"Paul Thomas Anderson (Hard Eight, Boogie Nights), a native Los Angelean, is in prime position to document the lives of his urban neighbours. In Magnolia, he presents a dozen loosely connected Californians struggling with their lot in life. In doing so, he pushes the cinematic envelope on several levels. Most obviously is length. Nudging just over three hours, it's a long, plodding film that documents desperate lives rather than telling a linearly structured story. The characters and their motives are thus observed as the camera cuts and slices between their lives. They appear to have nothing in common, yet each is a lonely misfit, an outsider slowly coming undone as an inescapable need for love catches up with them. Romantic love is sought by the lonely cop and realised by Earl's spoilt wife. Fatherly love runs from the kid-genius desperate for his Dad's attention to Big Earl's dying search for his lost son to Jimmy's need to repent with his daughter. The male nurse has a platonic love for his patriarchal patient, and Frank has a sex-driven love of women. In fact Frank "TJ" Mackey is somewhat the centrepiece of Magnolia, brilliantly brought to life by Tom Cruise. Unlike Macy and Moore (who seem like fish out of water here), Cruise's infamous sex guru holds the audience's attention as much as the female gaze. But how did Frank come to be who he is? Why does Earl's nurse feel such sympathy for his patient? How did Donnie reach such a low point in his life? Why has Earl's wife fallen in love with him at the last moment? By denying us knowledge of character background, and thus motive, Anderson fails to join the dots to his puzzle, leaving such questions up for discussion. It flaws Magnolia with a lack of fully-fleshed characters, and stops it short of being a Short Cuts type of genius. That said, Anderson does infect us with his characters' lives to the extent that a climactic act of God (involving frogs) shakes ours as much as the their account of reality. Perhaps bad things just happen. The last question Anderson leaves to us is the significance of his title. Anyone?"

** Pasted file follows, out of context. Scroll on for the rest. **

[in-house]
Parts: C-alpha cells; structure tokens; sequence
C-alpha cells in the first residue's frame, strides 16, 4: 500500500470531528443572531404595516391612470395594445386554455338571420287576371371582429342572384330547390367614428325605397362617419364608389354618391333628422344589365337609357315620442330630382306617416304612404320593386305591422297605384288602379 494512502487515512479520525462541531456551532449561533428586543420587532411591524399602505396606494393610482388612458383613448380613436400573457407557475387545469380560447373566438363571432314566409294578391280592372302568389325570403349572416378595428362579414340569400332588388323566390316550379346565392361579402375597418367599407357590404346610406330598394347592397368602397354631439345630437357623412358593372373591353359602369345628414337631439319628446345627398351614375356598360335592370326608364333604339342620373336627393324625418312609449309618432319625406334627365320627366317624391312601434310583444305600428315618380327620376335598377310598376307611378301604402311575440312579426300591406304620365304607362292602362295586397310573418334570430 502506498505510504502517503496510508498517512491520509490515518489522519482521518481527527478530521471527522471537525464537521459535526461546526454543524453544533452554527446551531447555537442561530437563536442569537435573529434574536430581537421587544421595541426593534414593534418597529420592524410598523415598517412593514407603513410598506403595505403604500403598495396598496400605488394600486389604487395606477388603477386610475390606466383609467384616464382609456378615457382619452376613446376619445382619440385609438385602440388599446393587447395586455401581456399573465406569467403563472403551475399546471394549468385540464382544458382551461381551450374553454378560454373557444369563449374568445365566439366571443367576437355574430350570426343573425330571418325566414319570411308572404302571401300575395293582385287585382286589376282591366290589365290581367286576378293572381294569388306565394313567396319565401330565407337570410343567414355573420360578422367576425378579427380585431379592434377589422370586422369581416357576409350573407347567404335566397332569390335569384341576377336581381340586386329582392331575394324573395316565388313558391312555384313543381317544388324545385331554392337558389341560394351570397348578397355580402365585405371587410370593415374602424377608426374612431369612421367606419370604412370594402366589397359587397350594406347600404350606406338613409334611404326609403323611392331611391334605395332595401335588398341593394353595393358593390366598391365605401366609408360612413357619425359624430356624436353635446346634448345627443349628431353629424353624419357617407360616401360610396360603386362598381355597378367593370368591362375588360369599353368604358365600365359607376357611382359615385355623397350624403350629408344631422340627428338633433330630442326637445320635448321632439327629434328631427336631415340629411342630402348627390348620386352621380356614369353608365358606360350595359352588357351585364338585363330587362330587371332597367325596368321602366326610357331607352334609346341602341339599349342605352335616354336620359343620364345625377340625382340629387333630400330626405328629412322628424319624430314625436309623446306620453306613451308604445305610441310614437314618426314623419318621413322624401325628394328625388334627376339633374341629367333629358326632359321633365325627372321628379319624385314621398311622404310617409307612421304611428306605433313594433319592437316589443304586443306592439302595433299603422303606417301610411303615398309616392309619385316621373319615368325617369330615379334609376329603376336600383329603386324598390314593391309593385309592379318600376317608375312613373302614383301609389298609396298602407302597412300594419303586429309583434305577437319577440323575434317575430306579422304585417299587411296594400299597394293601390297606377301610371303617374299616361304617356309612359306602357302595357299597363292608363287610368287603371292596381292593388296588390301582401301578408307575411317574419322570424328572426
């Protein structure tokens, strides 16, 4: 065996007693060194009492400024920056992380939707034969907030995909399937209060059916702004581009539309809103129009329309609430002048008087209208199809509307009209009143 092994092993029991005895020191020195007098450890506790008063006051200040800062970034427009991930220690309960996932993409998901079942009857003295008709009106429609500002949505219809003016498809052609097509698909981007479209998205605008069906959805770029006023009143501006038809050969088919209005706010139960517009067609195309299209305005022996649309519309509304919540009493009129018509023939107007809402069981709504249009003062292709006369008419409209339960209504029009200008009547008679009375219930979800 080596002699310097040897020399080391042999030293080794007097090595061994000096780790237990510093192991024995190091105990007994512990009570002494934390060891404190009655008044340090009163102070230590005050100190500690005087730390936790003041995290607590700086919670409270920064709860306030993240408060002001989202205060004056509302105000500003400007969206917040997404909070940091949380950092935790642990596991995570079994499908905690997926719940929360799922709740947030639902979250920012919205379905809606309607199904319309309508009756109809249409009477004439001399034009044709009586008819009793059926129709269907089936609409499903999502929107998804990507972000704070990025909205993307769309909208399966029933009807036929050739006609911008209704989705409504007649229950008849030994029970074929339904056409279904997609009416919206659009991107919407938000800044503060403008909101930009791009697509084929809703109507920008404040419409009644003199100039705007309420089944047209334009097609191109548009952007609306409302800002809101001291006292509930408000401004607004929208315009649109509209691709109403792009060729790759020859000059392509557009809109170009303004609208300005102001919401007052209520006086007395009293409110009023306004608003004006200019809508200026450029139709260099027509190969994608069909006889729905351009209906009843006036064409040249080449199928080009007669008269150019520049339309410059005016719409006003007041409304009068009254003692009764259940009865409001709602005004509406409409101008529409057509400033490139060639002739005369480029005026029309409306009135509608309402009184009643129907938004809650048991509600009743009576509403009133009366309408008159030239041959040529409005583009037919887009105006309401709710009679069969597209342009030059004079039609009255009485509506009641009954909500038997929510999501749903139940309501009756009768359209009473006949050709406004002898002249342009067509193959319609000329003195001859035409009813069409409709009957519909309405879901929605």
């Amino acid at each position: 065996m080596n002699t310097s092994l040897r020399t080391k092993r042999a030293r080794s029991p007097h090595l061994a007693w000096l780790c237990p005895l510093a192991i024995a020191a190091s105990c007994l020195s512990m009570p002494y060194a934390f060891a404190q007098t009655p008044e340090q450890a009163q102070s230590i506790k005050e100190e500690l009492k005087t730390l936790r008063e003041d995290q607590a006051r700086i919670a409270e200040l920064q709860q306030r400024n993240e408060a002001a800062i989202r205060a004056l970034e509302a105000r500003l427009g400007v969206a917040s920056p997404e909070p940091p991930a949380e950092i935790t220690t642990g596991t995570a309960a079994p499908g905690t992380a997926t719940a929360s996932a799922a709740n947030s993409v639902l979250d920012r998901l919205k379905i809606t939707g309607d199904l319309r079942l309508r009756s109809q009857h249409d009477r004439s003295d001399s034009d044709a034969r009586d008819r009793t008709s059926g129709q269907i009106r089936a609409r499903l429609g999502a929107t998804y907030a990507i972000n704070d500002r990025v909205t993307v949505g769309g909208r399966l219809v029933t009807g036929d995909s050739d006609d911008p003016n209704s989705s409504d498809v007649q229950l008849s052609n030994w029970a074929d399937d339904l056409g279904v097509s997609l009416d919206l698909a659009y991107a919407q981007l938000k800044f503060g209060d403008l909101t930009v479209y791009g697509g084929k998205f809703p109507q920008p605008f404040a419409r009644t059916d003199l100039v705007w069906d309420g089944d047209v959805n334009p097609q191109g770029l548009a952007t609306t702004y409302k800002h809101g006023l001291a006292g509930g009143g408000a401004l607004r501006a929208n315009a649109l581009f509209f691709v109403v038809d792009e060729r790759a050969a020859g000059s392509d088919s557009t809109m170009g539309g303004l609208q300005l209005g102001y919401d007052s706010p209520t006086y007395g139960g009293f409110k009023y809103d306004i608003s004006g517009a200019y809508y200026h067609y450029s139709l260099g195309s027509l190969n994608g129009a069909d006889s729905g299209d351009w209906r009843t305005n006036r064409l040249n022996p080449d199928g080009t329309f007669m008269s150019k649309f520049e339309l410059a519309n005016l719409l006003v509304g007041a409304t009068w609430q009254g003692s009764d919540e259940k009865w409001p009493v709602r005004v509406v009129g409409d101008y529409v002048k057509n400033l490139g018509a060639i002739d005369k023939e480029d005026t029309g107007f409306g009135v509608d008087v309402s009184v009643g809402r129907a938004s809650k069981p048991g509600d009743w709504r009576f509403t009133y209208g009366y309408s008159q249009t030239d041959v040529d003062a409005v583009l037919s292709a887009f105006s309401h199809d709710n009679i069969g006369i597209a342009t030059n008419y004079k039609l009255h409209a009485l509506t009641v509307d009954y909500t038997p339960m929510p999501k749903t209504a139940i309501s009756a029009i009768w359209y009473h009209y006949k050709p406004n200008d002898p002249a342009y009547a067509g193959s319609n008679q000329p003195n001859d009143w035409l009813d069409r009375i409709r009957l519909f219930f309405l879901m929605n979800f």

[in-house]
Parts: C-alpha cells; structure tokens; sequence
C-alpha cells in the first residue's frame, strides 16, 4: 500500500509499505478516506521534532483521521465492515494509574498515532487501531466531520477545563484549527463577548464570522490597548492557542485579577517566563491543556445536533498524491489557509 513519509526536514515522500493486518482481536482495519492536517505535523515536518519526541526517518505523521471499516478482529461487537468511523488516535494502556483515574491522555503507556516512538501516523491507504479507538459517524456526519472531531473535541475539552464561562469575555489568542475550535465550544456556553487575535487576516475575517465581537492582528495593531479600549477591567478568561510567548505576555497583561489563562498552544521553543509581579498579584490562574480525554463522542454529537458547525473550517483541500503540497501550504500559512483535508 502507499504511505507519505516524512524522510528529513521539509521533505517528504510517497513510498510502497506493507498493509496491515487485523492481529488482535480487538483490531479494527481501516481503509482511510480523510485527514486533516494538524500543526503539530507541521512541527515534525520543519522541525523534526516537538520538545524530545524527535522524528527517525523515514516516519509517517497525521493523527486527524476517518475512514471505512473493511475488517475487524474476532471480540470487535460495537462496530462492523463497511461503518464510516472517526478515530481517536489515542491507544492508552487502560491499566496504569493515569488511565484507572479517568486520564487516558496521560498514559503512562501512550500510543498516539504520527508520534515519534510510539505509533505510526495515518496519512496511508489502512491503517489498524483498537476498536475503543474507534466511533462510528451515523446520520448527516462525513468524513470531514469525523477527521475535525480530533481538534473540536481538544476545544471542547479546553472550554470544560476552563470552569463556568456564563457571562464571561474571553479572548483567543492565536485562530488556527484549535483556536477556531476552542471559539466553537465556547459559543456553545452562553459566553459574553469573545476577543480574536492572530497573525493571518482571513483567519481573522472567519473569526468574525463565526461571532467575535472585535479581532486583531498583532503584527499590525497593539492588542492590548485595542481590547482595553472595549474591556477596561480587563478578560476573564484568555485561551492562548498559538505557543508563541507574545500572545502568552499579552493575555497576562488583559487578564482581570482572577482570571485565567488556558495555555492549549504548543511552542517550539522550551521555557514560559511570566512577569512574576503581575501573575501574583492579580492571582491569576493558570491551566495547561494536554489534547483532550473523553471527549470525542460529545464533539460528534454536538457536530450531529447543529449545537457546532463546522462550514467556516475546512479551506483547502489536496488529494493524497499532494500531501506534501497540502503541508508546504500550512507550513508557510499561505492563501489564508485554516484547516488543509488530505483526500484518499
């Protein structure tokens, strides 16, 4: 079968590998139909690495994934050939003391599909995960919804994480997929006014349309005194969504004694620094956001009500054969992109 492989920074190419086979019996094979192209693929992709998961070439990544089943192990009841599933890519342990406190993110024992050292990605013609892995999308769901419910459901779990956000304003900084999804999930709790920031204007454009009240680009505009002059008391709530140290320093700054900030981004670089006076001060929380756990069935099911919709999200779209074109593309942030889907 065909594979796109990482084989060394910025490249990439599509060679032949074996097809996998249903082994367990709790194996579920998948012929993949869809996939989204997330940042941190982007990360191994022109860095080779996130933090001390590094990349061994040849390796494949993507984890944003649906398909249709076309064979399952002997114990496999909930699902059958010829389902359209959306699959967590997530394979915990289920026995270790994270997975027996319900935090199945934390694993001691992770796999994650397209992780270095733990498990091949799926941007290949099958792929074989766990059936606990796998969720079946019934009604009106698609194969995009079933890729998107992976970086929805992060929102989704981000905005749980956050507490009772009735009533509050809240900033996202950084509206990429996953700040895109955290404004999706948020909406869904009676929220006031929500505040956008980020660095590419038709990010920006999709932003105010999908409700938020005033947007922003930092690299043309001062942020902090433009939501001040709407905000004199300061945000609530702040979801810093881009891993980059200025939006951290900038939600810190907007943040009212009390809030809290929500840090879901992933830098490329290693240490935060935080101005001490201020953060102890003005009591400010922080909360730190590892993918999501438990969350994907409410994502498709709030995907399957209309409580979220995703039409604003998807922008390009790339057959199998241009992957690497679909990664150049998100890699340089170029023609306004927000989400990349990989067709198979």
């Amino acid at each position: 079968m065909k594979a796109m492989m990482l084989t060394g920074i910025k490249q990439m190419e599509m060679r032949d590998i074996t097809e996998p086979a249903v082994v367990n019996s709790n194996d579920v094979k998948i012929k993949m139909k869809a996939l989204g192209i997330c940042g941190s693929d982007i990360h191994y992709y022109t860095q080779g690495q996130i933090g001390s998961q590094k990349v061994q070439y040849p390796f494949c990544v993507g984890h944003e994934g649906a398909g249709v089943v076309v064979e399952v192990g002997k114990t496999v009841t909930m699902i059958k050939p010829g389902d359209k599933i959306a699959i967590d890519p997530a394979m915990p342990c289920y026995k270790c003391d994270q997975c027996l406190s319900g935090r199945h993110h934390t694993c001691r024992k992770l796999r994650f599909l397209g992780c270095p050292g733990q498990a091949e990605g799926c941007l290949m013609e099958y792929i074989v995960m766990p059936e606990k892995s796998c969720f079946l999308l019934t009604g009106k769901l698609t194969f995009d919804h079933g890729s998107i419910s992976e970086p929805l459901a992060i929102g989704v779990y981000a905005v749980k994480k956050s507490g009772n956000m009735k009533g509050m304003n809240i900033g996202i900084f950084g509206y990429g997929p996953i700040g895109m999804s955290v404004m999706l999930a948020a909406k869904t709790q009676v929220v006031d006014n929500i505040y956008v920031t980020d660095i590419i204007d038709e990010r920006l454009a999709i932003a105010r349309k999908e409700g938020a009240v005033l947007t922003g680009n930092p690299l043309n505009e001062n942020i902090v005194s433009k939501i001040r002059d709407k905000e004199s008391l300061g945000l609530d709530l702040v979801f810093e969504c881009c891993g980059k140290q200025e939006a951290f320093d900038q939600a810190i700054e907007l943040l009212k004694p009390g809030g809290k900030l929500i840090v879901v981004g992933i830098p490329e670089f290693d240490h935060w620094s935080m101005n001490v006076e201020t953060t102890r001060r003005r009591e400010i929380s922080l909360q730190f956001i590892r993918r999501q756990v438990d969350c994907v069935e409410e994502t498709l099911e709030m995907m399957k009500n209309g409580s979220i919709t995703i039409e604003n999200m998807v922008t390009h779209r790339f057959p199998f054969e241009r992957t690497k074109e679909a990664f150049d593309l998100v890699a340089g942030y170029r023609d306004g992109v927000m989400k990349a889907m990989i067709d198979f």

Shannon J. Harvey

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CAST: Jason Robards, Julianne Moore, Tom Cruise, Philip Seymour Hoffman, John C. Reilly, Melora Walters, Jeremy Blackman, Michael Bowen, William H. Macy, Philip Baker Hall, Melinda Dillon, Emmanuel Johnson

DIRECTOR: Paul Thomas Anderson

PRODUCER: Joanne Seller

SCRIPT: Paul Thomas Anderson


EDITOR: Dylan Tichenor

MUSIC: Jon Brion

PRODUCTION DESIGN: William Arnold, Mark Bridges

RUNNING TIME: 188 minutes



VIDEO RELEASE: September 19, 2000

VIDEO DISTRIBUTOR: Roadshow Entertainment